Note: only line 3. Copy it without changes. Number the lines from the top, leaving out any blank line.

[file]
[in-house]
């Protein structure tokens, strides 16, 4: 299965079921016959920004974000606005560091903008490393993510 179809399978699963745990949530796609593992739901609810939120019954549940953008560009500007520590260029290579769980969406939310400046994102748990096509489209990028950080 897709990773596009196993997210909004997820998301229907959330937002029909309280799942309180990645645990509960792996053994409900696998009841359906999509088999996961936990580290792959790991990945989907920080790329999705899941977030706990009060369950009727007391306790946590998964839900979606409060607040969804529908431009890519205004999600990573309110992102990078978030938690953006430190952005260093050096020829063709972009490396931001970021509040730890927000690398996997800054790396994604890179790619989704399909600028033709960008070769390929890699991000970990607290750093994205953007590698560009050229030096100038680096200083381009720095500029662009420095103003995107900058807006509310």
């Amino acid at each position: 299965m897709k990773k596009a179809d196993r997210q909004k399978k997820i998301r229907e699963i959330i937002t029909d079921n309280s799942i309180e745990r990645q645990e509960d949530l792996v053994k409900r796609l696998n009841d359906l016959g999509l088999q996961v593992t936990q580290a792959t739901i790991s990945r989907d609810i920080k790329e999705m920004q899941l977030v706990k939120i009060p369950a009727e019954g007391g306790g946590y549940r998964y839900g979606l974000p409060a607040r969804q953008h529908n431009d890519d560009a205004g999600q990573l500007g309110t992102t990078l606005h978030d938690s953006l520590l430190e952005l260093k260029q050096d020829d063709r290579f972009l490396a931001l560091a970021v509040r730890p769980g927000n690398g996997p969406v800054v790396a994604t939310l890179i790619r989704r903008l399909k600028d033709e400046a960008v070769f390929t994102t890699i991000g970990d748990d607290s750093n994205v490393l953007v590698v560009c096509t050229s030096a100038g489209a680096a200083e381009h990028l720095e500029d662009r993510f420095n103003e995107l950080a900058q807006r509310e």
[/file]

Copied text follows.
């Amino acid at each position: 299965m897709k990773k596009a179809d196993r997210q909004k399978k997820i998301r229907e699963i959330i937002t029909d079921n309280s799942i309180e745990r990645q645990e509960d949530l792996v053994k409900r796609l696998n009841d359906l016959g999509l088999q996961v593992t936990q580290a792959t739901i790991s990945r989907d609810i920080k790329e999705m920004q899941l977030v706990k939120i009060p369950a009727e019954g007391g306790g946590y549940r998964y839900g979606l974000p409060a607040r969804q953008h529908n431009d890519d560009a205004g999600q990573l500007g309110t992102t990078l606005h978030d938690s953006l520590l430190e952005l260093k260029q050096d020829d063709r290579f972009l490396a931001l560091a970021v509040r730890p769980g927000n690398g996997p969406v800054v790396a994604t939310l890179i790619r989704r903008l399909k600028d033709e400046a960008v070769f390929t994102t890699i991000g970990d748990d607290s750093n994205v490393l953007v590698v560009c096509t050229s030096a100038g489209a680096a200083e381009h990028l720095e500029d662009r993510f420095n103003e995107l950080a900058q807006r509310e």